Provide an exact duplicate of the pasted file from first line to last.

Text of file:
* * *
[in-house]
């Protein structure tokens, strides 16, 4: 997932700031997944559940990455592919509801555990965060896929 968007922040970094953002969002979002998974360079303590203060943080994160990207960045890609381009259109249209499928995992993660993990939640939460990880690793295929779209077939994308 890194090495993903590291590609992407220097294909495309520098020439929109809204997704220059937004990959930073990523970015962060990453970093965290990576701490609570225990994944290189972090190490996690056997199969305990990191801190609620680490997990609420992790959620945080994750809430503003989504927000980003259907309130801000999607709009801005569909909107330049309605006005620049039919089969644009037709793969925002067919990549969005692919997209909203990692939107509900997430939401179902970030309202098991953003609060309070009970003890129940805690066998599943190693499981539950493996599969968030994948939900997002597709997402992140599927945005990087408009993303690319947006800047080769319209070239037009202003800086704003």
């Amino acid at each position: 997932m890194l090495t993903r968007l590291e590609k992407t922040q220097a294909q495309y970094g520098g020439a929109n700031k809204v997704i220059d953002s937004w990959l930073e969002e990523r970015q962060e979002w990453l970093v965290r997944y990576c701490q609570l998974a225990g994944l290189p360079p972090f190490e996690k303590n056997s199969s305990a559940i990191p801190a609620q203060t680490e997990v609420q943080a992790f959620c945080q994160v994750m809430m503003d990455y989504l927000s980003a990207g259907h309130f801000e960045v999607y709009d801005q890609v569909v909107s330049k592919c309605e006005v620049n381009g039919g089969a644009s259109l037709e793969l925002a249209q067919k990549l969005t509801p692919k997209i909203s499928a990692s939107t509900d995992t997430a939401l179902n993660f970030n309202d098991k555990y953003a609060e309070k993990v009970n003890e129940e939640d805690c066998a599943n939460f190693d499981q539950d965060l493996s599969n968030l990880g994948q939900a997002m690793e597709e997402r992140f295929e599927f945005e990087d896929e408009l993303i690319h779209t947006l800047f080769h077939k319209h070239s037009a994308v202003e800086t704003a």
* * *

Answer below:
[in-house]
């Protein structure tokens, strides 16, 4: 997932700031997944559940990455592919509801555990965060896929 968007922040970094953002969002979002998974360079303590203060943080994160990207960045890609381009259109249209499928995992993660993990939640939460990880690793295929779209077939994308 890194090495993903590291590609992407220097294909495309520098020439929109809204997704220059937004990959930073990523970015962060990453970093965290990576701490609570225990994944290189972090190490996690056997199969305990990191801190609620680490997990609420992790959620945080994750809430503003989504927000980003259907309130801000999607709009801005569909909107330049309605006005620049039919089969644009037709793969925002067919990549969005692919997209909203990692939107509900997430939401179902970030309202098991953003609060309070009970003890129940805690066998599943190693499981539950493996599969968030994948939900997002597709997402992140599927945005990087408009993303690319947006800047080769319209070239037009202003800086704003």
């Amino acid at each position: 997932m890194l090495t993903r968007l590291e590609k992407t922040q220097a294909q495309y970094g520098g020439a929109n700031k809204v997704i220059d953002s937004w990959l930073e969002e990523r970015q962060e979002w990453l970093v965290r997944y990576c701490q609570l998974a225990g994944l290189p360079p972090f190490e996690k303590n056997s199969s305990a559940i990191p801190a609620q203060t680490e997990v609420q943080a992790f959620c945080q994160v994750m809430m503003d990455y989504l927000s980003a990207g259907h309130f801000e960045v999607y709009d801005q890609v569909v909107s330049k592919c309605e006005v620049n381009g039919g089969a644009s259109l037709e793969l925002a249209q067919k990549l969005t509801p692919k997209i909203s499928a990692s939107t509900d995992t997430a939401l179902n993660f970030n309202d098991k555990y953003a609060e309070k993990v009970n003890e129940e939640d805690c066998a599943n939460f190693d499981q539950d965060l493996s599969n968030l990880g994948q939900a997002m690793e597709e997402r992140f295929e599927f945005e990087d896929e408009l993303i690319h779209t947006l800047f080769h077939k319209h070239s037009a994308v202003e800086t704003a």